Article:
As usual, our students have been accumulating honors and doing wonderful things. Here’s just a sampling of the great student accomplishments we have to celebrate. Our heartiest congratulations are extended to all!!!
- Fifty-six students were inducted into Psi Chi, the international honor society for psychology and human development students.
- As you saw above, new officers were elected for Psi Chi and the Psychology and Human Development Club.
- Rebecca Gonnering recently made a presentation with her mentor, Prof. Christine Smith, at the national conference for the Association for Women in Psychology.
- Many current and former students will be presenting their own research or be co-authors with Professors Regan A.R. Gurung, Ryan Martin, or Kris Vespia on their research at the upcoming Midwestern Psychological Association annual conference in Chicago, Illinois. These students include: Patrick Adams, Rebecca Arrowood, Sarah Bohman, Kate Florer, Stephanie Freis, Anna Girdauskas, Areanna Lakowske, Rian Lamb, Katie Manders, Kaitlyn Multhauf, Sharayah Preman, Elise Rittenhouse, Karissa Ryan, Seenia Thao, Lauren Vieux, Emily Vogels, Christy Woods, Samantha Zweerink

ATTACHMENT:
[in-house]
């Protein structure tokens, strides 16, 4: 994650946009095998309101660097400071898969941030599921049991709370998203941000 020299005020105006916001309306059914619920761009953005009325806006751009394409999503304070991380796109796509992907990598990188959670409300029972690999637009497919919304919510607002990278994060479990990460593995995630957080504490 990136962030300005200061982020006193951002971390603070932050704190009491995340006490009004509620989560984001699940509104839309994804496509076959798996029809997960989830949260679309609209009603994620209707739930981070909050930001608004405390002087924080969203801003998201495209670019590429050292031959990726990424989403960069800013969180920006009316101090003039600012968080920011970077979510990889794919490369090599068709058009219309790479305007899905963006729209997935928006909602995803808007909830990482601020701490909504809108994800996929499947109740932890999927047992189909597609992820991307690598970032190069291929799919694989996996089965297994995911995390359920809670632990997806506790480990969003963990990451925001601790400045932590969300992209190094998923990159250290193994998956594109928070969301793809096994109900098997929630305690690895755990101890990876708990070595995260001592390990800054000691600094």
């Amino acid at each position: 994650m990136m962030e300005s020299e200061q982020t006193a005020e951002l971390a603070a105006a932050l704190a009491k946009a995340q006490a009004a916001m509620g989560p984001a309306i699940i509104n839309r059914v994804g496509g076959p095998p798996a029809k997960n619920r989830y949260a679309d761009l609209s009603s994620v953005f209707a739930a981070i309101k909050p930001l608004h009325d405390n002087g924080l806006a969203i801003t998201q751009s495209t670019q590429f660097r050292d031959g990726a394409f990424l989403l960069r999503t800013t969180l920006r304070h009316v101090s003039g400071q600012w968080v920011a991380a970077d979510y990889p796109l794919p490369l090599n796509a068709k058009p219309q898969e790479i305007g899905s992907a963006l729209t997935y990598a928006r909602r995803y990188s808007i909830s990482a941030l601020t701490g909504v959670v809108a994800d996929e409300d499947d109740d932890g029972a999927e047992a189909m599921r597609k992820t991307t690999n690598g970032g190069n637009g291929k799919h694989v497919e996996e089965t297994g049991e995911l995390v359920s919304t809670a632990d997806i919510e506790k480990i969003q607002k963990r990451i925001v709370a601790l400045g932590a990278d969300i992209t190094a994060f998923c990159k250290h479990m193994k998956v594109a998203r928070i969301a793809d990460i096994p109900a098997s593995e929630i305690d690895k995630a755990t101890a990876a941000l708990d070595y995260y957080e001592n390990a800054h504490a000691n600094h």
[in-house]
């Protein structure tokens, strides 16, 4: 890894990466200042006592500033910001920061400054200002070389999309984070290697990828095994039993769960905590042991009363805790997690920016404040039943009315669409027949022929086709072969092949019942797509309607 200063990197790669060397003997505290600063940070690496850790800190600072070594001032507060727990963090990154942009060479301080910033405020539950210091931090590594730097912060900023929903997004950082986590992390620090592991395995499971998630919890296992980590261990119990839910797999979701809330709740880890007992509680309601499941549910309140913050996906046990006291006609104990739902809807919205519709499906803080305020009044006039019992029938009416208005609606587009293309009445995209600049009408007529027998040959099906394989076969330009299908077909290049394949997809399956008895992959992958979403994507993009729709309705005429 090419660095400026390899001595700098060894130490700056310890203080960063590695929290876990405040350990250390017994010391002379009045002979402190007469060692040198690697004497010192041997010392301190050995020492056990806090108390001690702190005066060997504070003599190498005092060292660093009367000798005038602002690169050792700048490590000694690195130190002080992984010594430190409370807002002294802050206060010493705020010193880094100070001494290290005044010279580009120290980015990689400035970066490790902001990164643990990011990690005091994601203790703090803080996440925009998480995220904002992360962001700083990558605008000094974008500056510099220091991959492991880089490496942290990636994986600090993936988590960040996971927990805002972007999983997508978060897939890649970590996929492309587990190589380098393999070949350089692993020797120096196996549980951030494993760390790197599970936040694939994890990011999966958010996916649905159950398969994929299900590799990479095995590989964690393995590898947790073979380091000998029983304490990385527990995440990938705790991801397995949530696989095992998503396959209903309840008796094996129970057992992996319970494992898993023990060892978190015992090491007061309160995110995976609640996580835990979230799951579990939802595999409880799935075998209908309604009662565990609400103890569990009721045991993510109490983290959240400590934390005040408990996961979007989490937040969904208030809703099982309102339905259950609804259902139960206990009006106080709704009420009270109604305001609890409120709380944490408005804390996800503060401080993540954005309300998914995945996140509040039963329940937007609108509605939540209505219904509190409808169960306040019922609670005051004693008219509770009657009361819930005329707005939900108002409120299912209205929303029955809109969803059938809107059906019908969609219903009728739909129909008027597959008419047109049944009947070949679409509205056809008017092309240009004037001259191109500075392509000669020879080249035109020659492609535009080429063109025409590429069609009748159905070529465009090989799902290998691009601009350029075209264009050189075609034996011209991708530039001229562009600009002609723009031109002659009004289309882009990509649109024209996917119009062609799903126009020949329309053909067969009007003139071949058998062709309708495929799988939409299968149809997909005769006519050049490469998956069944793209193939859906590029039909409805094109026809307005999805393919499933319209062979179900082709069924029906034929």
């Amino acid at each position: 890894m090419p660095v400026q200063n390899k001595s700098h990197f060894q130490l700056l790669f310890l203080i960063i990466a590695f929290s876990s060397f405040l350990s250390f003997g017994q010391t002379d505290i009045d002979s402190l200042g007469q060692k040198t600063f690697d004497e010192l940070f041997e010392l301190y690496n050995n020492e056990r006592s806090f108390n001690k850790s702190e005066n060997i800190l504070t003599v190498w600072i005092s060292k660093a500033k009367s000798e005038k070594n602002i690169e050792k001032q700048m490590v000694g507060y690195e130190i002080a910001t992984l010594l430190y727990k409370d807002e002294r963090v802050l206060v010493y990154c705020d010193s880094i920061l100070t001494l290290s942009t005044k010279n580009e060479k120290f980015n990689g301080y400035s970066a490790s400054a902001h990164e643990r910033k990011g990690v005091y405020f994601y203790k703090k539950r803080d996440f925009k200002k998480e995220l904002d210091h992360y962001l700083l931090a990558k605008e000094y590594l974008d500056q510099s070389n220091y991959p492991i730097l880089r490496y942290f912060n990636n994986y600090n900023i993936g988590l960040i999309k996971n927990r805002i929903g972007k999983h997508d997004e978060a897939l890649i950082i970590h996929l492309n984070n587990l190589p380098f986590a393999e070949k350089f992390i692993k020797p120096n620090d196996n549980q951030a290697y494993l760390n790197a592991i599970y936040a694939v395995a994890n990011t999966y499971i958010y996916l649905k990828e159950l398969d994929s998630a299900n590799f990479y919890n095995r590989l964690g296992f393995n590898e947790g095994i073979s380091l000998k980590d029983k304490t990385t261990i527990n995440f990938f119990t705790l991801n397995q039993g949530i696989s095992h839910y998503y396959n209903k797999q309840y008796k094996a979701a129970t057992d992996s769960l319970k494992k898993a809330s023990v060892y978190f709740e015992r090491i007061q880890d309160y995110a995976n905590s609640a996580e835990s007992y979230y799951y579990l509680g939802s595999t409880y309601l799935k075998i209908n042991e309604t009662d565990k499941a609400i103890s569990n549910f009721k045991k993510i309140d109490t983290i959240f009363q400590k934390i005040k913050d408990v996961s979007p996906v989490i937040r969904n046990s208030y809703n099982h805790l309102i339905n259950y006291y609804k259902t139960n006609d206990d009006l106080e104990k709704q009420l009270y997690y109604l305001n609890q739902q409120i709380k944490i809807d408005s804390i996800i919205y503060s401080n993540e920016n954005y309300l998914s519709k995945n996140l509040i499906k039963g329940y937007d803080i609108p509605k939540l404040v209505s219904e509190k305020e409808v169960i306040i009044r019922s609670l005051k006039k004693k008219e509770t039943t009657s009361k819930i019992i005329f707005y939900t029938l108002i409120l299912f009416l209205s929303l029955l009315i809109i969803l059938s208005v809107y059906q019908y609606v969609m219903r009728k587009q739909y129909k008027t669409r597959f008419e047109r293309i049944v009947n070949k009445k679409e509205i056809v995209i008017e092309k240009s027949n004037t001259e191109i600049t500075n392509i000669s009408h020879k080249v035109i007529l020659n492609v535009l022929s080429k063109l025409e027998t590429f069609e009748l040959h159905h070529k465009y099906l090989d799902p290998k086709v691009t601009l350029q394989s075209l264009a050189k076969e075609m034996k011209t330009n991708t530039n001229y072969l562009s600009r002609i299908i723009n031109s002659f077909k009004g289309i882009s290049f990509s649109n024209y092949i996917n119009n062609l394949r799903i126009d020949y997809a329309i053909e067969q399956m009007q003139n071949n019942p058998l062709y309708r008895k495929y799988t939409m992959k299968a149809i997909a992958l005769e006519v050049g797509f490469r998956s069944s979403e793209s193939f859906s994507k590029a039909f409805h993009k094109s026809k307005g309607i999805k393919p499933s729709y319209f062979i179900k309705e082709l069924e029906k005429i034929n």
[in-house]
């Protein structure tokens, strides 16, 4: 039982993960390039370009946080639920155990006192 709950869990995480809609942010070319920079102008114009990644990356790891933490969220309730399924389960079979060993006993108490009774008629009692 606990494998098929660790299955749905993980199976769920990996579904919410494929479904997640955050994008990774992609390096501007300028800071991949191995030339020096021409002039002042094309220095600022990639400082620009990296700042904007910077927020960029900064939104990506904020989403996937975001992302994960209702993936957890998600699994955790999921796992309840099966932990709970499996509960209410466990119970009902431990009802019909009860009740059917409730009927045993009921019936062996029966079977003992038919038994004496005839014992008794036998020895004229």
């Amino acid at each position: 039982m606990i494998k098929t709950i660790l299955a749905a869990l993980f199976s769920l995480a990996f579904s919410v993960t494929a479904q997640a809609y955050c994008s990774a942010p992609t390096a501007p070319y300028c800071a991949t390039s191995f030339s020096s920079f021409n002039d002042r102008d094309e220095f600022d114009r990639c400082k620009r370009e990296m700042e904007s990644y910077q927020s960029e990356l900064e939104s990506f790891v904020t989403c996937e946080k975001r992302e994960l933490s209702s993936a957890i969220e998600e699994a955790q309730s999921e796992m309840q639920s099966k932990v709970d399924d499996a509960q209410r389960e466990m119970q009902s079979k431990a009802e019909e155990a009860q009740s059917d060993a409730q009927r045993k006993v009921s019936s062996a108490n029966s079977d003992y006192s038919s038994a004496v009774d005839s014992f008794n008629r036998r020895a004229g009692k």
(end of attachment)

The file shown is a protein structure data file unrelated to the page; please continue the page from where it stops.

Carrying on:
In a new recurring feature, we share information from graduates in different careers. This month we profile an alumna who started off on one career path and transitioned to another. Benefit from her experience by reading on!
1. What is your name? Nina McCormick
2. What was your major and minor at UW-Green Bay, and in what year did you graduate? Do you have a graduate degree (MS/PhD), and, if so, in what field? Major in Psychology, Minor in Human Development, and class of 2009. I attended graduate school at UW-Stout for a MS in Mental Health Counseling but I did not complete my degree. I’m debating going back to finish when my kids are older.